Bush’s hawks edged out of the nest

Although still united in pushing for confrontation with Iran, the coalition of hawks that propelled US troops toward Baghdad three years ago appears to have finally run out of steam. Demoralised by the quagmire in Iraq, as well as President Bush’s still falling approval and credibility ratings, the coalition of aggressive nationalists, neo-conservatives, and the Christian Right that promoted the belligerent, neo-imperial trajectory in US foreign policy has lost both its coherence and its power to dominate the political agenda.

As a result, realists under Secretary of State Condoleezza Rice and in the military have steadily gained control over the administration’s policy. Within the increasingly fractious Republican Party, more xenophobic forces appear to be on the rise, as evidenced by recent and ongoing controversies surrounding immigration and foreign control of US ports.

Evidence of a decisive shift is not hard to find, beginning with the latest edition of the “The National Security Strategy of the US”, released earlier this month. The new version puts a greater emphasis on diplomacy and development, tending alliances, and other realist themes, even as it continued the administration’s defence of pre-emptive military action with Iran squarely in mind.

Rice’s constant travel not only demonstrates the priority the administration has placed on cultivating allies and even states more sceptical of US benevolence. It also suggests that the State Department is more confident of its power within the administration.

Except for a brief period from Bush’s November 2004 re-election and very early in 2005, the hawks have steadily lost power to the realists led by Rice whose neo-conservative rhetoric has masked the shift back to the cautious approach of Bush’s father.

The return to realism has been helped by the disappearance over the past year of key players from the administration like Wolfowitz. The hawks’ network has also suffered serious losses in Congress, most particularly the resignation after his indictment by a Texas grand jury last year of the unusually powerful House Majority Leader, Rep. Tom DeLay. An outspoken champion of Israel’s settler movement, “The Hammer”, as he is known, imposed iron discipline on Republicans in the lower chamber on behalf of the 25-year-old alliance between the Christian Right and pro-Likud neo-conservatives.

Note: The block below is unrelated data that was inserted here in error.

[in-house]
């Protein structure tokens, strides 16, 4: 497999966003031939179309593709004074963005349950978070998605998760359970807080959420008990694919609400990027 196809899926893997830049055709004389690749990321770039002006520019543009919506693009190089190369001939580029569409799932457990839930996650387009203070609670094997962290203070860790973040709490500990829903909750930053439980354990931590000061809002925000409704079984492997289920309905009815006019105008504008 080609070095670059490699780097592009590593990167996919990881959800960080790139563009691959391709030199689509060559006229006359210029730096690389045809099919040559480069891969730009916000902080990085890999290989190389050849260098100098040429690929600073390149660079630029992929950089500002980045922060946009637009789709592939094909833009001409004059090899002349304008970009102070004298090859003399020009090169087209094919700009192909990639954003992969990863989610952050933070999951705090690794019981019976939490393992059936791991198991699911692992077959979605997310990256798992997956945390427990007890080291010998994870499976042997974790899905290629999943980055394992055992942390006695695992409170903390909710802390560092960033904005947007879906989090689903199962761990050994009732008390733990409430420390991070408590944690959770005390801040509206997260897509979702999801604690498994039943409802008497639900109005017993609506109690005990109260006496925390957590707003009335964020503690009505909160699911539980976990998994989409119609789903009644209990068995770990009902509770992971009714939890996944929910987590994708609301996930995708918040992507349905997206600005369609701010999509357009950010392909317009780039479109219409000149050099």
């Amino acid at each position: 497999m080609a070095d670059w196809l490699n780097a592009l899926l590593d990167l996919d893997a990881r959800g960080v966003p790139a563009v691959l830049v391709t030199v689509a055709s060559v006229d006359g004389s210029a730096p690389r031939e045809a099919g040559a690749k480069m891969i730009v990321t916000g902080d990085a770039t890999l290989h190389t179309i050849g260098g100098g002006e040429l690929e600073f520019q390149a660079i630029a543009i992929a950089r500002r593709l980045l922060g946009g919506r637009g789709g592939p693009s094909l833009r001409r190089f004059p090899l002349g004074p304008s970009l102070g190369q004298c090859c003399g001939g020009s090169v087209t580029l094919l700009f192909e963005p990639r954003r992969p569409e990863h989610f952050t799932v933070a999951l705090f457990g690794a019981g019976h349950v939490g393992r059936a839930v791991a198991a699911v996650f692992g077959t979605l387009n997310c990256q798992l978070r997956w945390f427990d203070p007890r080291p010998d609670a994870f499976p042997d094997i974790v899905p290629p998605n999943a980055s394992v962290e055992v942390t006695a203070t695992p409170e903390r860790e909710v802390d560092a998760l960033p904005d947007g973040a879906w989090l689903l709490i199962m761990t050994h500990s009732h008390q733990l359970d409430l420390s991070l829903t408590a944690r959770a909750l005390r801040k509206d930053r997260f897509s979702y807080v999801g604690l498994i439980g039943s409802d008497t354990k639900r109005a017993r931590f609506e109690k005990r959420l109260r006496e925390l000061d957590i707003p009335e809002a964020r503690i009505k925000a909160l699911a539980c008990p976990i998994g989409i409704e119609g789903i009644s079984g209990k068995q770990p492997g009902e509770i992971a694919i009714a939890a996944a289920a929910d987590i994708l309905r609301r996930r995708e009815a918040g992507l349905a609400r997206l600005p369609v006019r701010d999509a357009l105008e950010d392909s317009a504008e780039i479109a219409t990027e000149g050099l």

But, aside from these losses, the coalition has been set back by internal divisions that seem only to grow deeper with time. With a few hardline exceptions, neo-conservatives, such as Weekly Standard editor William Kristol, have been attacking Rumsfeld for failing to deploy many more troops to Iraq and crush all resistance virtually since US forces invaded. More recently, they have taken advantage of the growing calls for a comprehensive shake-up in the administration to renew their demands for Rumsfeld’s resignation.

Neo-conservatives have also suffered internal divisions that have weakened their political potency. The most important has been their reaction to Israel’s disengagement from Gaza and the Kadima Party’s plans to dismantle settlements in the West Bank. The coalition of hawks is also increasingly threatened by growing disillusionment over the effects of Bush’s administration’s democracy crusade across the Middle East. — IPS